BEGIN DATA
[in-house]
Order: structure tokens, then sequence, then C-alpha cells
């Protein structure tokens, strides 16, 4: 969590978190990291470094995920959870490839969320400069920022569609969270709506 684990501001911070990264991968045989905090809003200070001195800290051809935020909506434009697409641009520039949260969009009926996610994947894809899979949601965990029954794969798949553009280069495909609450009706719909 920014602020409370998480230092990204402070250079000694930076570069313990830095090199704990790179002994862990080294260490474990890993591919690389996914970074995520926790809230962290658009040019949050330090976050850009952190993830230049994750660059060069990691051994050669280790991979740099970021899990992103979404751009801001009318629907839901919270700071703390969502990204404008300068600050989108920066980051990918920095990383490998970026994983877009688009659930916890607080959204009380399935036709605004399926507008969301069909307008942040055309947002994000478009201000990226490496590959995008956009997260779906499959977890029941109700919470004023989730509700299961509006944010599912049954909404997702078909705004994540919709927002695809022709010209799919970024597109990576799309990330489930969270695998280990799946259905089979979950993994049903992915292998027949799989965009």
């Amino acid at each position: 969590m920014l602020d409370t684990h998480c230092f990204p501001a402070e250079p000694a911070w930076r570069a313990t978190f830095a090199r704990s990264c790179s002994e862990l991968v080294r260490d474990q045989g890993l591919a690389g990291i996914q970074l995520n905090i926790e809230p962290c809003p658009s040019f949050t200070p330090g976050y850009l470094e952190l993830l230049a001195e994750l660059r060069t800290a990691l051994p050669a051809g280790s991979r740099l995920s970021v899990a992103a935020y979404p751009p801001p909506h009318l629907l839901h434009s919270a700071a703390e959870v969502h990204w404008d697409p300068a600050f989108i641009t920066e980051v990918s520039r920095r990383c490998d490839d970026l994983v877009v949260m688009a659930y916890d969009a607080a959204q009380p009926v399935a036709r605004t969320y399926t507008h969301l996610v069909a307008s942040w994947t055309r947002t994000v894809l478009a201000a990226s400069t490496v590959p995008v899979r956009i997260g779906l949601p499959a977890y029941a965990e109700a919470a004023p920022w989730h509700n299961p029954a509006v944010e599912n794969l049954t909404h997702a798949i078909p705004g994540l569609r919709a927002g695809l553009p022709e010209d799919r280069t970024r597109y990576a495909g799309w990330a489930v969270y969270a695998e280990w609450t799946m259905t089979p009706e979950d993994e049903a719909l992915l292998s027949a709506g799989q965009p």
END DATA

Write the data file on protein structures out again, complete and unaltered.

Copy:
[in-house]
Order: structure tokens, then sequence, then C-alpha cells
């Protein structure tokens, strides 16, 4: 969590978190990291470094995920959870490839969320400069920022569609969270709506 684990501001911070990264991968045989905090809003200070001195800290051809935020909506434009697409641009520039949260969009009926996610994947894809899979949601965990029954794969798949553009280069495909609450009706719909 920014602020409370998480230092990204402070250079000694930076570069313990830095090199704990790179002994862990080294260490474990890993591919690389996914970074995520926790809230962290658009040019949050330090976050850009952190993830230049994750660059060069990691051994050669280790991979740099970021899990992103979404751009801001009318629907839901919270700071703390969502990204404008300068600050989108920066980051990918920095990383490998970026994983877009688009659930916890607080959204009380399935036709605004399926507008969301069909307008942040055309947002994000478009201000990226490496590959995008956009997260779906499959977890029941109700919470004023989730509700299961509006944010599912049954909404997702078909705004994540919709927002695809022709010209799919970024597109990576799309990330489930969270695998280990799946259905089979979950993994049903992915292998027949799989965009």
């Amino acid at each position: 969590m920014l602020d409370t684990h998480c230092f990204p501001a402070e250079p000694a911070w930076r570069a313990t978190f830095a090199r704990s990264c790179s002994e862990l991968v080294r260490d474990q045989g890993l591919a690389g990291i996914q970074l995520n905090i926790e809230p962290c809003p658009s040019f949050t200070p330090g976050y850009l470094e952190l993830l230049a001195e994750l660059r060069t800290a990691l051994p050669a051809g280790s991979r740099l995920s970021v899990a992103a935020y979404p751009p801001p909506h009318l629907l839901h434009s919270a700071a703390e959870v969502h990204w404008d697409p300068a600050f989108i641009t920066e980051v990918s520039r920095r990383c490998d490839d970026l994983v877009v949260m688009a659930y916890d969009a607080a959204q009380p009926v399935a036709r605004t969320y399926t507008h969301l996610v069909a307008s942040w994947t055309r947002t994000v894809l478009a201000a990226s400069t490496v590959p995008v899979r956009i997260g779906l949601p499959a977890y029941a965990e109700a919470a004023p920022w989730h509700n299961p029954a509006v944010e599912n794969l049954t909404h997702a798949i078909p705004g994540l569609r919709a927002g695809l553009p022709e010209d799919r280069t970024r597109y990576a495909g799309w990330a489930v969270y969270a695998e280990w609450t799946m259905t089979p009706e979950d993994e049903a719909l992915l292998s027949a709506g799989q965009p």